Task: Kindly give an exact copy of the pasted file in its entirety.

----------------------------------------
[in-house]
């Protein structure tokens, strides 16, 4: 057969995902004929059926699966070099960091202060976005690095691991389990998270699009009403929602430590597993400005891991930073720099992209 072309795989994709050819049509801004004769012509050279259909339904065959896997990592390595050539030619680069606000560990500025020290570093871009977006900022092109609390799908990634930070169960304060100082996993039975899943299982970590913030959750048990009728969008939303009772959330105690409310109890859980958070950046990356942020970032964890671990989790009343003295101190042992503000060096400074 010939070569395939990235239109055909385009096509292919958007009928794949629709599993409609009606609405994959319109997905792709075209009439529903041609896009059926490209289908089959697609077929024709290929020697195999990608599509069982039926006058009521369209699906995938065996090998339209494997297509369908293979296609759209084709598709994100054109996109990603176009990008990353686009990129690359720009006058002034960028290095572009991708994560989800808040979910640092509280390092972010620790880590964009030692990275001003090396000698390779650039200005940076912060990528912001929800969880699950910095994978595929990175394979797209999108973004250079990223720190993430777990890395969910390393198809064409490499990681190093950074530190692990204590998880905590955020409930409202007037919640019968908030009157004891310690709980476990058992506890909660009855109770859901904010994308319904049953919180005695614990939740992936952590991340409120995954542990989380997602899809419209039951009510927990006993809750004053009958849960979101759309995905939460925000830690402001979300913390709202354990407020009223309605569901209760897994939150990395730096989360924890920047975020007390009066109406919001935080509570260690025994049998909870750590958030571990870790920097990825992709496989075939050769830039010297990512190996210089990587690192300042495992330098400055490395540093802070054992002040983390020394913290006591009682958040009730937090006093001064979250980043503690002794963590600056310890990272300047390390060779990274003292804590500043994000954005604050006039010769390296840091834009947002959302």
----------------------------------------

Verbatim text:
[in-house]
């Protein structure tokens, strides 16, 4: 057969995902004929059926699966070099960091202060976005690095691991389990998270699009009403929602430590597993400005891991930073720099992209 072309795989994709050819049509801004004769012509050279259909339904065959896997990592390595050539030619680069606000560990500025020290570093871009977006900022092109609390799908990634930070169960304060100082996993039975899943299982970590913030959750048990009728969008939303009772959330105690409310109890859980958070950046990356942020970032964890671990989790009343003295101190042992503000060096400074 010939070569395939990235239109055909385009096509292919958007009928794949629709599993409609009606609405994959319109997905792709075209009439529903041609896009059926490209289908089959697609077929024709290929020697195999990608599509069982039926006058009521369209699906995938065996090998339209494997297509369908293979296609759209084709598709994100054109996109990603176009990008990353686009990129690359720009006058002034960028290095572009991708994560989800808040979910640092509280390092972010620790880590964009030692990275001003090396000698390779650039200005940076912060990528912001929800969880699950910095994978595929990175394979797209999108973004250079990223720190993430777990890395969910390393198809064409490499990681190093950074530190692990204590998880905590955020409930409202007037919640019968908030009157004891310690709980476990058992506890909660009855109770859901904010994308319904049953919180005695614990939740992936952590991340409120995954542990989380997602899809419209039951009510927990006993809750004053009958849960979101759309995905939460925000830690402001979300913390709202354990407020009223309605569901209760897994939150990395730096989360924890920047975020007390009066109406919001935080509570260690025994049998909870750590958030571990870790920097990825992709496989075939050769830039010297990512190996210089990587690192300042495992330098400055490395540093802070054992002040983390020394913290006591009682958040009730937090006093001064979250980043503690002794963590600056310890990272300047390390060779990274003292804590500043994000954005604050006039010769390296840091834009947002959302």